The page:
A Moveable Feast joins the Street Party!

A Moveable Feast is a food truck and catering company founded by Brennan Summers in 2013. Brennan managed a food truck in Minneapolis, Minnesota before buying his own truck and returning to Grand Rapids, Michigan, his native state. Brennan is dedicated to providing customers with great grilled cheese sandwiches, tacos, burritos, and more! A Moveable Feast also caters, including weddings, corporate events, graduation parties and more.

Brennan enjoys cooking for people and seeing his truck bring people together into the city. The food truck makes places fun and gets people out of their homes to try something new. Brennan loves the face-to-face interaction he gets with customers and wants to see “all of the good food choices we can get” in Grand Rapids. His menu was inspired by recipes he picked up over the years and adapted. He makes a lot of his food from scratch and makes the food easy to eat on the go. Brennan loves working in Grand Rapids and is always trying to grow his company.

You can find the food truck at Calder Plaza on Tuesdays and at Rosa Parks Circle on Thursdays. New this year is the Friday Night Food Fight, where several food trucks will gather weekly to battle for the best-tasting food. This will take place at “the wedge lot” located at 22 Ottawa Avenue NE.

You can find more out about A Moveable Feast at the Street Party on June 3 from 3:00pm-midnight. Or visit amoveablefeasttruck.com and follow them on Facebook and Twitter. 

‘Good for Grand Rapids’ comes to life at 14th annual Local First Street Party

Over the last couple of weeks, you may have noticed stickers popping up in the windows of your favorite local businesses that read “This Business is Good for Grand Rapids #Good4GR.” If you’ve been wondering what #Good4GR is all about, you’ll have a chance to experience the movement during our 14th annual Street Party on Saturday, June 3.

Each year, we bring together our neighbors, friends and family for a celebration of all things local at Street Party. This year, we’re taking the celebration to a deeper level by sharing our vision for a local economy that’s welcoming and inclusive by spreading the word about “Good for Grand Rapids.”   

Launched in January, “Good for Grand Rapids” is a local initiative that builds awareness of businesses that are making a positive social, environmental impact right here in Grand Rapids. “Good for Grand Rapids” recognizes people are at the heart of our local economy, and to keep growing, we need to support a local economy that’s welcoming, inclusive and creates opportunities for all people.

This year the Street Party brings all things “Good for Grand Rapids” to life by showcasing our many vibrant local businesses, musicians and food vendors. Local First encourages attendees to take photos in the Smitten Booth and use #Good4GR on social media to join the conversation.

Street Party kicks off at 3 p.m. on 44 Grandville Ave. SW in downtown Grand Rapids with AM Yoga for 30 minutes of gentle yoga. The celebration goes until midnight and will feature an expanded kids’ activity area with the Grand Rapids Children’s Museum, Audacious Hoops, Sanctuary Folk Art and 61Syx Teknique Street Dance Academy.

We are excited to bring our community together in a safe, fun and inclusive space to celebrate the positive impact of supporting local businesses in Grand Rapids. Bilingual and accessibility signage will help all attendees feel welcome. Volunteers will also be available to address any specific needs.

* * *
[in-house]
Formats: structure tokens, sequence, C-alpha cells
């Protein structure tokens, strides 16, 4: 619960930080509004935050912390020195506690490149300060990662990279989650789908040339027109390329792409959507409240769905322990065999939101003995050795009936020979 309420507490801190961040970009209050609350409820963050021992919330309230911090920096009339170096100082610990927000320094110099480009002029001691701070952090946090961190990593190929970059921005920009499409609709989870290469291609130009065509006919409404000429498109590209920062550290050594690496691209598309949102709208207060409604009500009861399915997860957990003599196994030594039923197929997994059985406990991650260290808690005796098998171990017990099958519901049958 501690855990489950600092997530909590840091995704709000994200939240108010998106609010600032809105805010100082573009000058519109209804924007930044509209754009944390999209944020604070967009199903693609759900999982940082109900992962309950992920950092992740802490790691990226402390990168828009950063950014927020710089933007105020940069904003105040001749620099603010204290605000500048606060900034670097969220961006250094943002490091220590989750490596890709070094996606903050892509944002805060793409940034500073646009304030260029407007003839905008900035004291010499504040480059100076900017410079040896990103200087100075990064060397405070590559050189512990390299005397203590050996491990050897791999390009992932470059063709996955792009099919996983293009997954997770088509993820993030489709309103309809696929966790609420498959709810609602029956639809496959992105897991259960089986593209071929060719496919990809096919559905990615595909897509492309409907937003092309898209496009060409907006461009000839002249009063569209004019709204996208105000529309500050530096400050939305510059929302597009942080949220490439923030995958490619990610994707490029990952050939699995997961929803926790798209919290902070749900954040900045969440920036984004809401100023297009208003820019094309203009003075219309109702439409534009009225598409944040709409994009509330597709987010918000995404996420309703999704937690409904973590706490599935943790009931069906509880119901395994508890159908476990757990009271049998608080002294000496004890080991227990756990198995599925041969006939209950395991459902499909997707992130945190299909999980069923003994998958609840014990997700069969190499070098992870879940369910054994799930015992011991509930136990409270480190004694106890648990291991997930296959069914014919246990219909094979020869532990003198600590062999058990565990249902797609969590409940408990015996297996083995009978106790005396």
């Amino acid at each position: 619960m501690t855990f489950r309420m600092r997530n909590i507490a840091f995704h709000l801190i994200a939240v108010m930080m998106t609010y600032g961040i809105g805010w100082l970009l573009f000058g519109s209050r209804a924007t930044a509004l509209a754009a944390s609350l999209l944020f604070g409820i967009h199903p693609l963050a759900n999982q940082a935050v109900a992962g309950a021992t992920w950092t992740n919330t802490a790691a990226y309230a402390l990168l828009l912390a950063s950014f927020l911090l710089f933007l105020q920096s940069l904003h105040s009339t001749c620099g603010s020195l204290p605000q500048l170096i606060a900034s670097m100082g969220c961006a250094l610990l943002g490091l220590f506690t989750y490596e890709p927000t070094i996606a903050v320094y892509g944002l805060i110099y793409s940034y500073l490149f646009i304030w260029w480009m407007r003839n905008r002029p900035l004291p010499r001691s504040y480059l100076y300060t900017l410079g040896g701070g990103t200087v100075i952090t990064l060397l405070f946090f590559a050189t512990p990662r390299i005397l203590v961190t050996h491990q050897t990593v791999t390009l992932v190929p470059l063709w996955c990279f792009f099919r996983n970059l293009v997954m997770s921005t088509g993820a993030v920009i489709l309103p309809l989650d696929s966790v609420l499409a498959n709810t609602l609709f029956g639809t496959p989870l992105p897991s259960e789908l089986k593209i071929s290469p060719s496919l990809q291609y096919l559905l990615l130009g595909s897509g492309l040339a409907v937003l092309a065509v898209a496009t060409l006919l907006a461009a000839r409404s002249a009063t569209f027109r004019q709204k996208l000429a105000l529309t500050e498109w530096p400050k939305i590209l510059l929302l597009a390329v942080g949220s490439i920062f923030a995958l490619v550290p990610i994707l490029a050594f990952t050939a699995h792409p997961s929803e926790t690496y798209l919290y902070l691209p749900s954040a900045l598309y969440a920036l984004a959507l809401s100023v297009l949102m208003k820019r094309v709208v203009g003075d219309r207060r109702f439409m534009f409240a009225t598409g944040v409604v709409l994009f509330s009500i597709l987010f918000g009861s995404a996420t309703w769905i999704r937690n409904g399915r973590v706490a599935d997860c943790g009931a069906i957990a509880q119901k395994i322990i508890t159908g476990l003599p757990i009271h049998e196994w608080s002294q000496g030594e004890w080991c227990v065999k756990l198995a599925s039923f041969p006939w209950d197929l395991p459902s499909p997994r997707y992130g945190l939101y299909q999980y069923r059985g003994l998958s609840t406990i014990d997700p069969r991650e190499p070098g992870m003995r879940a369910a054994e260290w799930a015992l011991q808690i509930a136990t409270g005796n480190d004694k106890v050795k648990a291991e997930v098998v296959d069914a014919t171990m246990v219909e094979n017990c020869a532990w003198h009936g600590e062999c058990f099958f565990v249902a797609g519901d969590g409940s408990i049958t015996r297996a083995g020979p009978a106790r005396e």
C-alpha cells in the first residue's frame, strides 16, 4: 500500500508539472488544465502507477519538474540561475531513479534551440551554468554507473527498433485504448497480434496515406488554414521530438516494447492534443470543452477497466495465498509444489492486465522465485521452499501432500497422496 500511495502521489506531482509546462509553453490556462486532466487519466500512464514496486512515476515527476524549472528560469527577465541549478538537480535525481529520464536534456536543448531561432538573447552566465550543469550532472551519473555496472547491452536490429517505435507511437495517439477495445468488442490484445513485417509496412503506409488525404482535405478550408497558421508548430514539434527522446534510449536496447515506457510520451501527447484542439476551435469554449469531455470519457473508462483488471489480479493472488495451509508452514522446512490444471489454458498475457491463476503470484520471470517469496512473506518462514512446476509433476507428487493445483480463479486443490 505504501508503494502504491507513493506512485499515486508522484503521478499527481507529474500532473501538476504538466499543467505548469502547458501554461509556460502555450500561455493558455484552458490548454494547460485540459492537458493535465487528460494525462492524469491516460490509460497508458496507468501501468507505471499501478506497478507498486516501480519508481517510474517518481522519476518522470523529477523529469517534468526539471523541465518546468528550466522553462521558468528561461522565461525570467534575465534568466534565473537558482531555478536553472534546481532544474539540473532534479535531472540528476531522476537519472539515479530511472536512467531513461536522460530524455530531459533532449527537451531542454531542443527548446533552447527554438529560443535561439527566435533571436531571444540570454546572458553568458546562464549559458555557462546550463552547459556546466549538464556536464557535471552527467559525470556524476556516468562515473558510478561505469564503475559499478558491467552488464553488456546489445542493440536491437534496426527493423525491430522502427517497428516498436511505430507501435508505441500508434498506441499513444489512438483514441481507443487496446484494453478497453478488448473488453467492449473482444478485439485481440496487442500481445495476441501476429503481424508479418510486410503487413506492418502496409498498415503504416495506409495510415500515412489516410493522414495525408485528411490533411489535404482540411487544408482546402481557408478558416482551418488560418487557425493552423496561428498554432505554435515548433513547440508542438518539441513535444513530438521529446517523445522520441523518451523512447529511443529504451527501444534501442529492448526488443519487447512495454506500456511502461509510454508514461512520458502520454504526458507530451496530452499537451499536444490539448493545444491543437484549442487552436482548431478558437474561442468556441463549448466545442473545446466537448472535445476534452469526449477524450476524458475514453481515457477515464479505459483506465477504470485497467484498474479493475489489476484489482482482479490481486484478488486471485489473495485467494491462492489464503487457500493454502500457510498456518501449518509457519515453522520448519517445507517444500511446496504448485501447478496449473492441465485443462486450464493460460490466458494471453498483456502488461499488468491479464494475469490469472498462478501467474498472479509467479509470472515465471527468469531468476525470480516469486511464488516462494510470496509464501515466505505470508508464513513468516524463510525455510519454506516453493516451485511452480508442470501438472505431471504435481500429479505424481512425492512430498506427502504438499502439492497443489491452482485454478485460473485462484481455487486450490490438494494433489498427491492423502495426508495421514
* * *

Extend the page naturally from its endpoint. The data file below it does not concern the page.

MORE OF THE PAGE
We also encourage everyone to ride their bike or ride the Rapid to Street Party. As a “thank you” for those who use alternative transportation to get downtown, guests will receive a free concession ticket. Bike parking will be provided by the Grand Rapids Bicycle Coalition. Remember to bring a bike lock!

“Good for Grand Rapids” starts with supporting local. We can’t wait to celebrate the businesses and people who make Grand Rapids an amazing place to live during this year’s Street Party. For more information about Street Party, localfirst.com/events/street-party or save the date through our Facebook Event.

Learn more about “Good for Grand Rapids” at localfirst.com/sustainability/good-for-grand-rapids

Say it ain’t so! Michele Lonergan counts down her Local First days

Local First announces the departure of Michele Lonergan, Business Development Manager. Michele began her tenure at Local First in January 2013 as a Membership Coordinator. In 2015, she was promoted to the role of Business Development Manager, developing strategic relationships with key partners and stakeholders and managing the Local First Membership Team. Under her direction and with the efforts of her dynamic team, Local First has grown to over 900 members. Prior to her stint at Local First, Michele was the founder and Executive Director of LIBA (Lakeshore Independent Business Alliance), an organization that eventually merged with Local First.

Michele is moving on to pursue the next chapter in her life: a sabbatical that includes a cross country road trip with her husband. Having launched three wonderful sons into the world, Michele is excited to make space to ponder what comes next! Michele has stated that her passion will always involve community-building and the localist movement.

Meet the Candied Yam – New to GR, New to the Street Party!

This year, Local First is excited to have The Candied Yam join the Street Party! The Candied Yam is a new southern cuisine restaurant, having opened at the beginning of 2017. The restaurant is owned by Jessica Ann Tyson and Jermone T Glenn and located in the Breton Meadows Plaza 2305 44th Street SE. The Candied Yam serves comfort soul food, caters, and delivers. They are primarily a take-out restaurant, but there are picnic tables for people to eat at as well, giving off a friendly, welcoming air.  

Jessica Ann and Jermone are both foodies and entrepreneurs. They opened the restaurant together when they realized that there wasn’t a lot of southern food offered in the area. They wanted to share their favorite food with the community. “There’s nothing else like it in GR,” Jessica Ann says. “It’s that good stick to your ribs southern food.” She loves employing people and giving back to the community.

Jessica Ann loves seeing her customers happy and enjoying the food. She told a story of an older white woman sharing a table in the restaurant with a young black male. They talked for over an hour while they ate. “It brings people together you wouldn’t normally see together,” Jessica Ann says. People as far as Cleveland have also visited the Candied Yam.

The Candied Yam is open Tuesday through Saturday from 11:30a.m. to 7p.m. and Sunday from 11:30a.m. to 4p.m.You can find more out about the Candied Yam at their website, thecandiedyamgr.com and can follow their Facebook, Twitter, and Instagram.